The federal government released its National Food Plan green paper after weeks of public consultation, but concerns persist that it does little to address food security issues,especially in fast-growing urban areas.
The paper is the first step in the government’s plan to increase food production. The Prime Minister Julia Gillard told a conference held by the Global Foundation that Australia should aim to be a food superpower.
The value of world food demand is forecast to increase by 77%, according to the Plan, with Asia seeing the most substantial growth.
However, several agricultural specialists were unconvinced that the Plan’s focus on greater food production would result in a decrease in food insecurity. Whilst Australia produces enough food for 60 million people, a report published by the Australian Institute of Family Studies found 5% of Australians suffered from food insecurity,including access to food required for a nutritious diet. The report found that Indigenous groups, the unemployed and single-parent households were most at risk from inadequate access to food.
Nicholas Rose, a researcher at Griffith University, criticised the government’s plan as reliant on market-led solutions to solve problems of inequity and social justice. Rose says statistics show anticipated market-efficiencies do not necessarily exist. “In 1940, the more localised short chain food system produced 2.3 calories of food for one calorie of oil but after several decades of’ market efficiency dividends’ it now takes 8 to 10 calories of oil to deliver that same calorie of food.”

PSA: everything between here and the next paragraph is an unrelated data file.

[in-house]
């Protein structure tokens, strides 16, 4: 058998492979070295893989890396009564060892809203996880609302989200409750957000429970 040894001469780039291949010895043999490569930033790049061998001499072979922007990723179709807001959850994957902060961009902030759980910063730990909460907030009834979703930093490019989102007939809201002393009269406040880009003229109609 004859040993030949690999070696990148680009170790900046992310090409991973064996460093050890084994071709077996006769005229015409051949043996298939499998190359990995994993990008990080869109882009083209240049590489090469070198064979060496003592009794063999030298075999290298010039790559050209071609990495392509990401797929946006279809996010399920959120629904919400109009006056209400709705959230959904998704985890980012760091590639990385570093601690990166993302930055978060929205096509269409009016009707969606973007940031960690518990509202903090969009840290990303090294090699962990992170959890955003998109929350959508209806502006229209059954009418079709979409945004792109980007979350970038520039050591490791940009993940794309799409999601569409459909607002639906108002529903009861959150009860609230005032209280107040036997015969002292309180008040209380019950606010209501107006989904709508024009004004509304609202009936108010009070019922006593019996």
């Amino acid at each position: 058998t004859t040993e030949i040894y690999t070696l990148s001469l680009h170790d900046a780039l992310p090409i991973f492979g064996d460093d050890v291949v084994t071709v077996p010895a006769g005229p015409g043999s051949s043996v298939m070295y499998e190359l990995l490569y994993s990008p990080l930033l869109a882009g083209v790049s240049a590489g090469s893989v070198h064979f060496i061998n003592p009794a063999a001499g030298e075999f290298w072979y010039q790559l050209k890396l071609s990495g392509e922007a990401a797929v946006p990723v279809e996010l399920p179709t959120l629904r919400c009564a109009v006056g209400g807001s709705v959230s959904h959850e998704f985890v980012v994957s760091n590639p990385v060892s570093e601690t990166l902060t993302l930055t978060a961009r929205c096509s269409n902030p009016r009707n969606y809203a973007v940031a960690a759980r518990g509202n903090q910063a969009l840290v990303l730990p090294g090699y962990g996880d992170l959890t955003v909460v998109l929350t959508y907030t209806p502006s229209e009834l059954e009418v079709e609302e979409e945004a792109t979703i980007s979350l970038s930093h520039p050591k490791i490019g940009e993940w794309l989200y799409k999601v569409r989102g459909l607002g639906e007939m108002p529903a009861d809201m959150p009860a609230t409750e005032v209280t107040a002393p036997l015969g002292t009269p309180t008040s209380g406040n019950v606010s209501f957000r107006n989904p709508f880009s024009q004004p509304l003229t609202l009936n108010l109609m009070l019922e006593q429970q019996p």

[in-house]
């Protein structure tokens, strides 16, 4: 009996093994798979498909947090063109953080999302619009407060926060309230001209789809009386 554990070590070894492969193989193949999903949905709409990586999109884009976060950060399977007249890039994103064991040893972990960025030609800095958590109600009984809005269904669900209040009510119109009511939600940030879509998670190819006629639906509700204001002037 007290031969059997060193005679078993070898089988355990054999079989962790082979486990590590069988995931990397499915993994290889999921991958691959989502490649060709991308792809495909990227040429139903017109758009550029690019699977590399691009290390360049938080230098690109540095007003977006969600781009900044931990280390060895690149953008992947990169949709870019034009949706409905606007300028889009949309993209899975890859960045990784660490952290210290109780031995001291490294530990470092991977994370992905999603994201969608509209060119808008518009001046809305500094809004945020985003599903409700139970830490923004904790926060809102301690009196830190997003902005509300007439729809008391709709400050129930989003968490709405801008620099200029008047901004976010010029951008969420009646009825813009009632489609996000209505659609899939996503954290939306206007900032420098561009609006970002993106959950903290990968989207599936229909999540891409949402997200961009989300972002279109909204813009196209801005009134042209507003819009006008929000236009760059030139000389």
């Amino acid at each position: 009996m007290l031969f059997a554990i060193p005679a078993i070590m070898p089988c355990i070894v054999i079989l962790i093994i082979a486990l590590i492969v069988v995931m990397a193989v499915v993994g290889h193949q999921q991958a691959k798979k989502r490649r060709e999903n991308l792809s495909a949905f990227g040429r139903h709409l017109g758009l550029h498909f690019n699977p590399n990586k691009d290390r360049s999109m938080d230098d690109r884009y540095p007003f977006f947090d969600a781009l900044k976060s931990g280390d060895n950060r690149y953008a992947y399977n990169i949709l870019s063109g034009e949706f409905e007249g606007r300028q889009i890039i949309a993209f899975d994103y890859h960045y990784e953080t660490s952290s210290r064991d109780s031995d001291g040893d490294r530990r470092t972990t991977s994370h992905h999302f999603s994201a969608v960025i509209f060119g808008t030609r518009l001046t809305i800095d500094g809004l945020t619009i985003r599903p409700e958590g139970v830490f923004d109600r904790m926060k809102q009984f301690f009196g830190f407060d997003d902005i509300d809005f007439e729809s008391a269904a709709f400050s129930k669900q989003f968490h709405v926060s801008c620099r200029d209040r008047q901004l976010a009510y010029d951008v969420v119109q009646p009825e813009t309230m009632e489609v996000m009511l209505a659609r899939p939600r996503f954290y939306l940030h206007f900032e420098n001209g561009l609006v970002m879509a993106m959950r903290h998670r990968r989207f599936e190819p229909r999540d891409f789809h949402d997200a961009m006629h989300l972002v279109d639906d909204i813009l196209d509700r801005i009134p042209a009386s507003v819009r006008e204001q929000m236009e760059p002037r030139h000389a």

Other commentators point out that not only is Australia unable to produce that much food, currently contributing only 1% to the global food supply, but Australian farm products are far too expensive to be accessible to much of the developing world. Allan Curtis at Charles Sturt University called on the government and industry to act together if they wanted to secure export markets in Asia.
“Australian exports can expect intense competition from lower cost, larger scale producers in South America, Africa and even, North America,” he said.
Even whilst the government plans for increased food exports, growing urban populations and the push to create affordable outer-suburban housing estates, may add to food security issues, especially the availability of fresh food.
Whilst NSW has had an urban planning strategy focused on developing established areas of Sydney, the O’Farrell Government has indicated its willingness to alter the development mix and increase supply of greenfield sites on Sydney’s fringes. In Victoria, an additional 5,958 hectares of land on the fringes of Melbourne have been set aside for housing growth.
Jonathan Sobels, a human geography specialist, said that a majority of fresh food came from city fringe areas, and suburban expansion without adequate planning would affect access to food and agricultural employment. “Casey, for instance, will be affected by the expansion of Melbourne, will see higher levels of food insecurity and the loss of $400 million of food production,” he said.